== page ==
• International Journal on Computational Sciences & Applications (IJCSA) Vol.3, No.3, June 2013 84 Where, 1281 ≤≤ i Figure 5 shows the directions in which the spectral gradients change. Figure 5. Chaincode directions Since the gradient changes can be observed only in three directions, the constructed chaincodes comprise 0 (right), 1 (top-right), and 7 (bottom-right) as shown in Figure 5. The reference feature vector for healthy motorcycles is constructed by taking the mode of the respective chaincodes. Similarly the reference feature vector for faulty motorcycles is constructed. 2.3.3. Dimensionality reduction Figure 6 summarizes the dimensionality reduction process. The 128-digit chaincode is transformed into a matrix of size 16 × 8. The adjacent values in each row are averaged, converting the matrix into a square matrix of order 8 × 8. The eigenvector of the reduced square matrix is computed, resulting in a vector of length eight. The eigenvector is considered as the feature vector input to the neural classifier with eight inputs. Figure 6. Dimensionality reduction 2.3.4. Eigenvectors Let A be a complex square matrix. Then if λ is a complex number and X a non–zero complex column vector satisfying AX = λX, we call X an eigenvector of A, while λ is called an eigenvalue of A. We also say that X is an eigenvector corresponding to the eigenvalue λ. Table 1 summarizes the mean eigenvectors for different types of faults.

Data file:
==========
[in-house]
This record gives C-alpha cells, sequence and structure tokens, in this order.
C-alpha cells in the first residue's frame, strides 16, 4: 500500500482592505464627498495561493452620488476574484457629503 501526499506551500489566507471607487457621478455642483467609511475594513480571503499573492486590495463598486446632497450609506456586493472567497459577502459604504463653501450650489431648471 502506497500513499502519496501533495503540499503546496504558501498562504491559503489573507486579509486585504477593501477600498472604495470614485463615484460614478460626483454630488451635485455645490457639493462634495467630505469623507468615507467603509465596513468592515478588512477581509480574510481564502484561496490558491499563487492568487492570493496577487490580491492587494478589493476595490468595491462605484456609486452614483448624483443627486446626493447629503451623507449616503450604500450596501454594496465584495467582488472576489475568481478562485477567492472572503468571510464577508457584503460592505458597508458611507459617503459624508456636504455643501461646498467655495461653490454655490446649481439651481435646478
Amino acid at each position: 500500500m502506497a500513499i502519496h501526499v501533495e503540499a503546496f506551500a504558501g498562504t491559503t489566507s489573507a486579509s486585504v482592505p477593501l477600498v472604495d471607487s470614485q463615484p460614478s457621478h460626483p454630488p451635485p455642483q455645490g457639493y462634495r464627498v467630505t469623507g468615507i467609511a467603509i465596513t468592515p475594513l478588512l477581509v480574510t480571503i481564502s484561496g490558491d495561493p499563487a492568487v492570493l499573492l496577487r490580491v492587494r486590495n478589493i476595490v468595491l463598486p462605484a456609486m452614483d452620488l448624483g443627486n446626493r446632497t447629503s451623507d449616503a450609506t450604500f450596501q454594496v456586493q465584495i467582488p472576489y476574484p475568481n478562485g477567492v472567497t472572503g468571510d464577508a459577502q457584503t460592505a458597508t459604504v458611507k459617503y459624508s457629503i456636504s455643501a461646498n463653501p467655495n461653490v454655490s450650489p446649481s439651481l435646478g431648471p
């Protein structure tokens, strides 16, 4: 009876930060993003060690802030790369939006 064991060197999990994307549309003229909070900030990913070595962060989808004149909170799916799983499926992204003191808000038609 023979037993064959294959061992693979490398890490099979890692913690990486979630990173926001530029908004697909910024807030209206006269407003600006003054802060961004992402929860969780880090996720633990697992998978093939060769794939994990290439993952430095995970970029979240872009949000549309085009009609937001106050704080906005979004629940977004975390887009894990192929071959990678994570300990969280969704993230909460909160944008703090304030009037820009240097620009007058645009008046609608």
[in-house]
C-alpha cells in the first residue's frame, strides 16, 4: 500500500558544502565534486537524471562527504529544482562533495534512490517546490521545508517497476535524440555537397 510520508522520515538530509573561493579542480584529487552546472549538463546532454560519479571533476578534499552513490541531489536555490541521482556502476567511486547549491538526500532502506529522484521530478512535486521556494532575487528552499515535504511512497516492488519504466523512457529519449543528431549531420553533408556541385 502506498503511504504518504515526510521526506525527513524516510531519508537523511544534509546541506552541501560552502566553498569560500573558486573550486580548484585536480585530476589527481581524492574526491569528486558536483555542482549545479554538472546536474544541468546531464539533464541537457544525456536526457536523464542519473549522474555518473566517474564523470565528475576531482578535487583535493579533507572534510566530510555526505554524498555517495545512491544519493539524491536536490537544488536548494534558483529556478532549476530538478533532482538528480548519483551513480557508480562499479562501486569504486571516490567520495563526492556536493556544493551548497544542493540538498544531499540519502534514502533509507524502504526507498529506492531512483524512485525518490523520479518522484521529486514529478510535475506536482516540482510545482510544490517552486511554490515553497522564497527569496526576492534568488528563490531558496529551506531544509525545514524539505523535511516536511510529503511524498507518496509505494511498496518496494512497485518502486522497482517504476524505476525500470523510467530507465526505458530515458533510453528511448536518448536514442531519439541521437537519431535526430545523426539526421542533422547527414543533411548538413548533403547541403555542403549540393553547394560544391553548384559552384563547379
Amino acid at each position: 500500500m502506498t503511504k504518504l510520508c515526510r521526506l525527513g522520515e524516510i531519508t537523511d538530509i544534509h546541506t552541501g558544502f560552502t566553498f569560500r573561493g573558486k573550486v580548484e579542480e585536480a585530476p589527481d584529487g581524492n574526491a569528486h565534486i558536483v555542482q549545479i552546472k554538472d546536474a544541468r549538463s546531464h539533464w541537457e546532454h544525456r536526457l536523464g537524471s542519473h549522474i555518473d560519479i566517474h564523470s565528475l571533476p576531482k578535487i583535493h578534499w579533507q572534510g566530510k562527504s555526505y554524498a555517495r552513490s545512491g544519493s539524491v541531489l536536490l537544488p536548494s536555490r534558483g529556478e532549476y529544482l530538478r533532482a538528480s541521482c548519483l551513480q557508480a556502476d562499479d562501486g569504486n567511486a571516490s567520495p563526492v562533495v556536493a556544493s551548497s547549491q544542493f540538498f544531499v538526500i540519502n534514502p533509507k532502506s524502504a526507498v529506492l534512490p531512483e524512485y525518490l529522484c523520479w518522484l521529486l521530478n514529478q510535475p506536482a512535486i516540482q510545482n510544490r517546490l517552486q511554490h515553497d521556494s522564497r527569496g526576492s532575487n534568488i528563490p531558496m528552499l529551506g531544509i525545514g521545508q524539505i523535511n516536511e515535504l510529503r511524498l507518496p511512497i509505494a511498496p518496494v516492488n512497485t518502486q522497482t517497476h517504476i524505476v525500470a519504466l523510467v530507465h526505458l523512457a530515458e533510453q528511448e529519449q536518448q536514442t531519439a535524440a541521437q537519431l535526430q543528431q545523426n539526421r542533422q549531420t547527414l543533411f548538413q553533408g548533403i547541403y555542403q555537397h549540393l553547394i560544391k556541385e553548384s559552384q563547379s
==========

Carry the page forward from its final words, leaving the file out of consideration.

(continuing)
• International Journal on Computational Sciences & Applications (IJCSA) Vol.3, No.3, June 2013 85 Table 1. Mean eigenvector values for different types of faults. 2.3.5. ANN classifier Figure 7 shows the overview of the architecture of the ANN. The eight features, extracted from the chaincode, are input to the neural network with 8 input nodes. The six output nodes correspond to the six-bit output vector indicating the type of the fault in the motorcycle. The hidden layer contains 10 nodes. The neural network is trained using backpropagation-learning algorithm [11]. The stabilized weights are reloaded and test vectors are input during testing. The optimal number of hidden layer neurons is chosen using the criterion [12]: ( )4 log  Nd N Cn = where, n=number of hidden layer neurons, C=constant to yield optimal performance, d=number of features, and N=number of rows in the training sample matrix. The mean squared error (MSE) is computed for the sample sets with 70% of the samples used for training, 15% for validation and 15% for testing. Figure 7. Architecture of ANN Figure 8 shows a typical learning process of ANN where the goal is met. In this case, goal for the error is set as 0.00001, the neural network is trained with learning parameter of 0.3, and the algorithm halted after 731 epochs. If the goal is met and the same feature vectors are used for testing, the classification accuracy will be 100%. If the user terminates the testing process before the goal is met, normally for large test sets, the classification accuracy suffers. As the number of training samples is increased, the learning rate is increased accordingly. Eig1 Eig2 Eig3 Eig4 Eig5 Eig6 Eig7 Eig8 F1 (VS) 9.1235 0.8387 0.4893 0.4535 0.2013 0.0940 0.0210 0.0272 F2 (FC) 9.3850 0.7107 0.6083 0.4536 0.1943 0.0585 0.0000 0.1897 F3(CK) 8.2913 1.4210 0.4033 0.2424 0.1008 0.0883 0.0313 0.0000 F4 (ML) 9.3886 0.4682 0.2182 0.1493 0.0000 0.0000 0.0000 0.0000 F5 (SL) 7.7834 1.8341 0.3541 0.2058 0.1021 0.0925 0.0085 0.2258 F6 (TC) 8.0524 1.3658 0.4363 0.2718 0.0597 0.0261 0.0000 0.0167 I H O I H O I H Output Fault [100000] Mis-set Valve [010000] Faulty crank [001000] Faulty cylinder kit [000100] Muffler leakage [000010] Silencer leakage [000001 Faulty timing chain Input vector [8 bit eigenvector]